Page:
Patchwork has one thing going for it immediately: it looks super relaxing and revolves around a concept that shouldn’t intimidate anyone at first glance: quilting. You’ll be choosing puzzle pieces from around the board and adding them to your grid, similar to Second Chance, which should make this easier to introduce if they’ve played it! In order to select puzzle pieces, you’ll have to pay different amounts of buttons, which you’ll mainly collect by moving around the board. When someone reaches the end of the board, the end-game will trigger and you’ll add up points. Completing your personal quilt as efficiently as possible is the name of the game here.
There are some slightly more complex rules to go over when compared to the previous two games, but nothing that should set off alarm bells. To make introducing this game extra easy, deal out the puzzle tiles randomly around the board as instructed, but then move a couple simplistic shapes and cheaper options to the front. This will make the first couple turns easier to digest for your partner and the process of buying and placing tiles will go smoother for them. On subsequent games, you can leave it to randomness.
Azul is a great choice because it is fairly easy to learn, but there are some opportunities for a decent amount of strategy and some playful “take that” mechanics that will up the ante a bit after the previous appetizers. The biggest hurdle to overcome here is explaining the process of placing tiles on your player board. In my experience, there can be some confusion at first when it comes to how you have to fill up an entire row, which means five tiles for the bottom row, in order to just slide a single tile over. But if you demonstrate this by visually showing yourself doing it and using the bottom row as an example, it should click and the rest of the rules just get easier from there.
The game mainly involves picking all tiles of the same colour from any one section at a time. You place the tiles on your board and when you fill a row, you slide one over at the end of the round. When any player’s horizontal row is filled, the game ends. There’s not a lot to go over here and Azul is also relaxing and beautiful to look at, so it’s sure to quell any fears when it comes to learning a new game. You can even ask your partner to be the one who picks the new tiles from the bag and make a game out of seeing if they’ll ever draw four of the same design to place on a given production wheel. This adds some light-heartedness and fun to the process and takes people’s minds off the rules completely.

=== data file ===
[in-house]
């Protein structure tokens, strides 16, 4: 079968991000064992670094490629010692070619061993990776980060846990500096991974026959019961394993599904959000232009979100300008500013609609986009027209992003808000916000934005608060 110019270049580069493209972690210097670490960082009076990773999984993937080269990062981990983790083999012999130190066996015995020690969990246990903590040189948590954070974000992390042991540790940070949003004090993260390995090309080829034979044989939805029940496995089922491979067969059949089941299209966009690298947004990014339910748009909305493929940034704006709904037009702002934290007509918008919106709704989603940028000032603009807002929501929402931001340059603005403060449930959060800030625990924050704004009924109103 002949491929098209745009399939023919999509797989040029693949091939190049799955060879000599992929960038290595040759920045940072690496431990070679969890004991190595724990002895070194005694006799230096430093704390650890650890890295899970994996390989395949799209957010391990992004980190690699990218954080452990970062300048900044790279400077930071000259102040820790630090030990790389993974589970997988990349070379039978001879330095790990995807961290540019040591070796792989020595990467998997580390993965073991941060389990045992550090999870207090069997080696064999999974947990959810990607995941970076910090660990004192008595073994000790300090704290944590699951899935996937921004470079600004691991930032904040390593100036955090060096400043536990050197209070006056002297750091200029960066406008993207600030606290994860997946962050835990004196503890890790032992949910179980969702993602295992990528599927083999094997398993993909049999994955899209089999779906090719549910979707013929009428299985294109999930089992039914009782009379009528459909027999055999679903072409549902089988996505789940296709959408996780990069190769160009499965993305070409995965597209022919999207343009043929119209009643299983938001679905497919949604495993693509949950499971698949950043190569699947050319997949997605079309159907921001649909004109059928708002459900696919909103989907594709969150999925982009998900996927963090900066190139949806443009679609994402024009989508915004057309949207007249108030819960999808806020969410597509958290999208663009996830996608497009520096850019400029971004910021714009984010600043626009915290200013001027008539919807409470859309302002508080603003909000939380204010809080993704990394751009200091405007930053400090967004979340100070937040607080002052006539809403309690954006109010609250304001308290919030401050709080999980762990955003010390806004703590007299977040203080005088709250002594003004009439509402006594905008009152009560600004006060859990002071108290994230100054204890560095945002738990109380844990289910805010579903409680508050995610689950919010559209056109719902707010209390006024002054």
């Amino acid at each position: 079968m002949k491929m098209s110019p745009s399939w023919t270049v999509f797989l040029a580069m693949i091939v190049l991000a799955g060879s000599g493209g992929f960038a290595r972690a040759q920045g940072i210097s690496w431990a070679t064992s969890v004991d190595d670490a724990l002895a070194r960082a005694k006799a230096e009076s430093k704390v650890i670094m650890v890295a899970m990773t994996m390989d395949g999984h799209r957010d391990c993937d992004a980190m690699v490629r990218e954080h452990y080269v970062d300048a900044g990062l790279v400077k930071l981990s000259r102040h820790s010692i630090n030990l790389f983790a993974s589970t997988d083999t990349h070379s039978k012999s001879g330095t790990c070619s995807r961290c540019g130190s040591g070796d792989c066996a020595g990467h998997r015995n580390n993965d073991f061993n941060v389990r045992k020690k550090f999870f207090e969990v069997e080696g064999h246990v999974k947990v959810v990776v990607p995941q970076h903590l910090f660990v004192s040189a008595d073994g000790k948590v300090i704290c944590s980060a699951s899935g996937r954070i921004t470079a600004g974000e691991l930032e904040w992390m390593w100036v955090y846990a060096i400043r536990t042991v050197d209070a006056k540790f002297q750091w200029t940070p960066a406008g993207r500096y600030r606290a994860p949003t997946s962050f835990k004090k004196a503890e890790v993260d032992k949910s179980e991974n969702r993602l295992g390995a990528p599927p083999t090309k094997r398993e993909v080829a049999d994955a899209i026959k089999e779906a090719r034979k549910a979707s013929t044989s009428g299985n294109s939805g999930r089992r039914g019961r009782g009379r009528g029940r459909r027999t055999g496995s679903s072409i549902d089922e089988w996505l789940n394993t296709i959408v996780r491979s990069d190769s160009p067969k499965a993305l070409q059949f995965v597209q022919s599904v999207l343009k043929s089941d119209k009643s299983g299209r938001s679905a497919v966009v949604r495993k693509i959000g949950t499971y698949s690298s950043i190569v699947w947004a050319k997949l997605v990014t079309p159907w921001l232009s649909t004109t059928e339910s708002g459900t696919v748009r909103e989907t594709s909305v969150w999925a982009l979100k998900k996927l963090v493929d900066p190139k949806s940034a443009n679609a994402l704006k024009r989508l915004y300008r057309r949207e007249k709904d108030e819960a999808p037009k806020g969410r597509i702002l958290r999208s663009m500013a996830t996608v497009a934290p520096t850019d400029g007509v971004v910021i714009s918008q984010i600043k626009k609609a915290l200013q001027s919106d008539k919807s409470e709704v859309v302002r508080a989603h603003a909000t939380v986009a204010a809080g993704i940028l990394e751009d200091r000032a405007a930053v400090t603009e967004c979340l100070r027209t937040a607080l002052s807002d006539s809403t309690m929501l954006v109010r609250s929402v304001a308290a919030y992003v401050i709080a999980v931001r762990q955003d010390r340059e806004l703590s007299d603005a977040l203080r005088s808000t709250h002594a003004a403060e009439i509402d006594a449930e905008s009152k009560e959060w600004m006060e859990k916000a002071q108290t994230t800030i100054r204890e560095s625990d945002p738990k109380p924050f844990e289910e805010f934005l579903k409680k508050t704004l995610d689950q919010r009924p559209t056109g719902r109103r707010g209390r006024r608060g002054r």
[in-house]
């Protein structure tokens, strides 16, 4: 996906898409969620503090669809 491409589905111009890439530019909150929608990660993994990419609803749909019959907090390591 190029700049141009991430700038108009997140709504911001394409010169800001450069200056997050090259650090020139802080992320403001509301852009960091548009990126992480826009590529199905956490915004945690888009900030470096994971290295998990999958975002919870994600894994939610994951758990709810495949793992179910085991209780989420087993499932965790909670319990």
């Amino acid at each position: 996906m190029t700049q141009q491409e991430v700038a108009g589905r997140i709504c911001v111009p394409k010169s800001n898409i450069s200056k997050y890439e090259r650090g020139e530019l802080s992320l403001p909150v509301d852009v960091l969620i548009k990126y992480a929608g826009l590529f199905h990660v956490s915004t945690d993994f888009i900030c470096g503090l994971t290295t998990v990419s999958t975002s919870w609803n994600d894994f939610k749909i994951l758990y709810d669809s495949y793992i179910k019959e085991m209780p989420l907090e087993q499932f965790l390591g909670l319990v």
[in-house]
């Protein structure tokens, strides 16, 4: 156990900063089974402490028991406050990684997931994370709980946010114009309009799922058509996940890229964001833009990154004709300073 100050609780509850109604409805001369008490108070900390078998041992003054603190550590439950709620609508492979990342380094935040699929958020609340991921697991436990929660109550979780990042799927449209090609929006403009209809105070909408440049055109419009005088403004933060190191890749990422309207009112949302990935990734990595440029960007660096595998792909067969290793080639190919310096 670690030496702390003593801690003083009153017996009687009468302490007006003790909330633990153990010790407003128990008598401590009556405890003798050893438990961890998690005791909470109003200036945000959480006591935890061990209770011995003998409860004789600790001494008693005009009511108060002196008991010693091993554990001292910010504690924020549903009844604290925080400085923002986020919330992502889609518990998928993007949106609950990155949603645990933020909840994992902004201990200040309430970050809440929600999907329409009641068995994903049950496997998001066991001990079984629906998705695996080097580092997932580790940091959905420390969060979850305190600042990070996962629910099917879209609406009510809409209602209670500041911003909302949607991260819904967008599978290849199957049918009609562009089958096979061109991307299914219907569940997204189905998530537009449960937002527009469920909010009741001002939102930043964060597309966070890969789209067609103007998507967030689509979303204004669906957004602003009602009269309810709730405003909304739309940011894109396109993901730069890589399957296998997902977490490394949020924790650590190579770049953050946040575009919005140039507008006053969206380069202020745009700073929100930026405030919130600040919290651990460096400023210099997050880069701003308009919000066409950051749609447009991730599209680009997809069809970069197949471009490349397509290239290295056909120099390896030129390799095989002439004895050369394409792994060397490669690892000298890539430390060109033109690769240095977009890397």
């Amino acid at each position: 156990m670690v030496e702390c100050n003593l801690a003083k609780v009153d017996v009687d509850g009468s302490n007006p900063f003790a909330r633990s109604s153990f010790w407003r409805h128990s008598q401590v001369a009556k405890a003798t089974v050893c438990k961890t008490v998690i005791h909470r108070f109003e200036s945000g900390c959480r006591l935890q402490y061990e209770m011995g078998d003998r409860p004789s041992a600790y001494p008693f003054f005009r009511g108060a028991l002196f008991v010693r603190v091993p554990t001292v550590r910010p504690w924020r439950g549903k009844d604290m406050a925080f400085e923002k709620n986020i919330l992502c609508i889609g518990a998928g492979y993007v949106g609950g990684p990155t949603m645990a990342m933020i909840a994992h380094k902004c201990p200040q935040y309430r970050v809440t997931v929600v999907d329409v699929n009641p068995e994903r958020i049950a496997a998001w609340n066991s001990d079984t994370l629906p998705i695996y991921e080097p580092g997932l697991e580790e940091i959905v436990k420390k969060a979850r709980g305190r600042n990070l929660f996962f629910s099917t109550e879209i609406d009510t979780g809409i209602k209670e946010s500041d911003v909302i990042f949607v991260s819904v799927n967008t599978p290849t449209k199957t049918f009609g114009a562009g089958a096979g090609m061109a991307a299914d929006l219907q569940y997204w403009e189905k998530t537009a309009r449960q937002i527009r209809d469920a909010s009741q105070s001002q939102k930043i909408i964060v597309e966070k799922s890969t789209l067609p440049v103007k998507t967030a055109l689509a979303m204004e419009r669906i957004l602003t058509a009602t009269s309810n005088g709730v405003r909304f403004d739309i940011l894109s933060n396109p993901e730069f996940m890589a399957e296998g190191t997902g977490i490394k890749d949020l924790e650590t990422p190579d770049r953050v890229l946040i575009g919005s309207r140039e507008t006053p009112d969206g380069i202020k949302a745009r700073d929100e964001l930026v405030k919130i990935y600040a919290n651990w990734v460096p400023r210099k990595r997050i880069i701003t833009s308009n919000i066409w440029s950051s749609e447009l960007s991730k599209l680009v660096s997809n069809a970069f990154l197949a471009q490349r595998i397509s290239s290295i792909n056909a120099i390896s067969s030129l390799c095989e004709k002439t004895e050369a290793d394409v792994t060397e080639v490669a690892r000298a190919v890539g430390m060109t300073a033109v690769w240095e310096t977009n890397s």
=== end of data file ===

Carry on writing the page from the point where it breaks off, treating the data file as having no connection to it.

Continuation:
Another good thing about this one is that if it’s a hit, you also have two other Azul titles in your list of possibilities that you can turn to as other future options when they aren’t feeling up to learning a new game. Some of the mechanics will carry over and the similar feel will make it all the more inviting and enticing.
Okay, since this is the last one on the list, we’re going to up the stakes a bit. You’ve made it through four titles with slightly increasingly difficult rule sets, all working toward gaining their full trust in letting you pick games they haven’t played before. The next step is to pick a game that has more complex rules, but is still accessible, fun, and opens the door to a new range of possibilities. Pandemic is that game.
First of all, it’s cooperative, so even if they don’t fully understand all the rules or nuances, since you’re working together on the same team, you are free to help them out, make suggestions and ease them through the process. Over time, they’ll pick up these other things and it should still be a fun process as you go.
You can also make a spectacle of things to keep things light and entertaining. When you flip over the cards that will be infected, build anticipation before the flip. React big when the flip is good or laugh it off when the flip is bad. Above all else, make sure you constantly work as a team and make them feel comfortable in not being sure about everything going on, because they can always turn to you to figure things out or answer their questions.
If you’re able to successfully introduce Pandemic to someone who wasn’t up for learning a new game, you’re well on your way to introducing all kinds of games next time you’re met with this response! Although I can’t promise Twilight Imperium will ever be a good idea.
What games do you think are great options to introduce to someone who doesn’t want to learn anything new? What are your success stories in this area? Disagree with any of our choices? Let us know; we’d love to hear from you!